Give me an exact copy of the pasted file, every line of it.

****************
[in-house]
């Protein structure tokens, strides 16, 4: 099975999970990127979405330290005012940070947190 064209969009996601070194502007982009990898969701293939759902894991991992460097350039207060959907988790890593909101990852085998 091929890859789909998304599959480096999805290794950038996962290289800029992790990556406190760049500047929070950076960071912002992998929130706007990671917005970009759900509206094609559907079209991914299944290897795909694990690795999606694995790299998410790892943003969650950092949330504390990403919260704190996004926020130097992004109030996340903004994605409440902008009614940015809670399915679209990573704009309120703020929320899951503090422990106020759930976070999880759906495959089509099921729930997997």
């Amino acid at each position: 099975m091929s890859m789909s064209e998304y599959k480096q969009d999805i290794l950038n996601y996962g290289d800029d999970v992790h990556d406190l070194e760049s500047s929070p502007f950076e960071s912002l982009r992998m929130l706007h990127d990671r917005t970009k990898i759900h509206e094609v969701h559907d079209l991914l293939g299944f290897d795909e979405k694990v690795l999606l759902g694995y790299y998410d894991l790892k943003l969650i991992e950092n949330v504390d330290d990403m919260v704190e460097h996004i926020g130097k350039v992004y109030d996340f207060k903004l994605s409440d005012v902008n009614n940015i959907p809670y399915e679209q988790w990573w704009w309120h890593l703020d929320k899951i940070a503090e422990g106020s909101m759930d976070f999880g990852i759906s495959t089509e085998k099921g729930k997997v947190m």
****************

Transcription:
[in-house]
């Protein structure tokens, strides 16, 4: 099975999970990127979405330290005012940070947190 064209969009996601070194502007982009990898969701293939759902894991991992460097350039207060959907988790890593909101990852085998 091929890859789909998304599959480096999805290794950038996962290289800029992790990556406190760049500047929070950076960071912002992998929130706007990671917005970009759900509206094609559907079209991914299944290897795909694990690795999606694995790299998410790892943003969650950092949330504390990403919260704190996004926020130097992004109030996340903004994605409440902008009614940015809670399915679209990573704009309120703020929320899951503090422990106020759930976070999880759906495959089509099921729930997997």
């Amino acid at each position: 099975m091929s890859m789909s064209e998304y599959k480096q969009d999805i290794l950038n996601y996962g290289d800029d999970v992790h990556d406190l070194e760049s500047s929070p502007f950076e960071s912002l982009r992998m929130l706007h990127d990671r917005t970009k990898i759900h509206e094609v969701h559907d079209l991914l293939g299944f290897d795909e979405k694990v690795l999606l759902g694995y790299y998410d894991l790892k943003l969650i991992e950092n949330v504390d330290d990403m919260v704190e460097h996004i926020g130097k350039v992004y109030d996340f207060k903004l994605s409440d005012v902008n009614n940015i959907p809670y399915e679209q988790w990573w704009w309120h890593l703020d929320k899951i940070a503090e422990g106020s909101m759930d976070f999880g990852i759906s495959t089509e085998k099921g729930k997997v947190m």